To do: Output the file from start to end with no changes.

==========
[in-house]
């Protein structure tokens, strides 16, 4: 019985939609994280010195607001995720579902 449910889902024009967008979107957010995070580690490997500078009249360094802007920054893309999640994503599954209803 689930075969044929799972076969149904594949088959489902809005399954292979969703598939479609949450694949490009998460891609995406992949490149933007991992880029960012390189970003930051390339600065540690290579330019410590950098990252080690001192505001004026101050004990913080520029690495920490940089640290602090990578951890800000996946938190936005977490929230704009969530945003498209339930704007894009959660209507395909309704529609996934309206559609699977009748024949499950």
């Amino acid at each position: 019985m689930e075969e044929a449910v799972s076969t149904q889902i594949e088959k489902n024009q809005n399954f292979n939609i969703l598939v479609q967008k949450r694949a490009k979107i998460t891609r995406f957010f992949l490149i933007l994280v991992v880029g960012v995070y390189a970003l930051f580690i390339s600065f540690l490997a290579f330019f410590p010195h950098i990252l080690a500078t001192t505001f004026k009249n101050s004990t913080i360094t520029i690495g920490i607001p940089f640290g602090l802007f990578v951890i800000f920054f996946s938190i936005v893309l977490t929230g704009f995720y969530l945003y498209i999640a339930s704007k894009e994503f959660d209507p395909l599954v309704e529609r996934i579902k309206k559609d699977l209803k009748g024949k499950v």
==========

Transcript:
[in-house]
């Protein structure tokens, strides 16, 4: 019985939609994280010195607001995720579902 449910889902024009967008979107957010995070580690490997500078009249360094802007920054893309999640994503599954209803 689930075969044929799972076969149904594949088959489902809005399954292979969703598939479609949450694949490009998460891609995406992949490149933007991992880029960012390189970003930051390339600065540690290579330019410590950098990252080690001192505001004026101050004990913080520029690495920490940089640290602090990578951890800000996946938190936005977490929230704009969530945003498209339930704007894009959660209507395909309704529609996934309206559609699977009748024949499950």
């Amino acid at each position: 019985m689930e075969e044929a449910v799972s076969t149904q889902i594949e088959k489902n024009q809005n399954f292979n939609i969703l598939v479609q967008k949450r694949a490009k979107i998460t891609r995406f957010f992949l490149i933007l994280v991992v880029g960012v995070y390189a970003l930051f580690i390339s600065f540690l490997a290579f330019f410590p010195h950098i990252l080690a500078t001192t505001f004026k009249n101050s004990t913080i360094t520029i690495g920490i607001p940089f640290g602090l802007f990578v951890i800000f920054f996946s938190i936005v893309l977490t929230g704009f995720y969530l945003y498209i999640a339930s704007k894009e994503f959660d209507p395909l599954v309704e529609r996934i579902k309206k559609d699977l209803k009748g024949k499950v």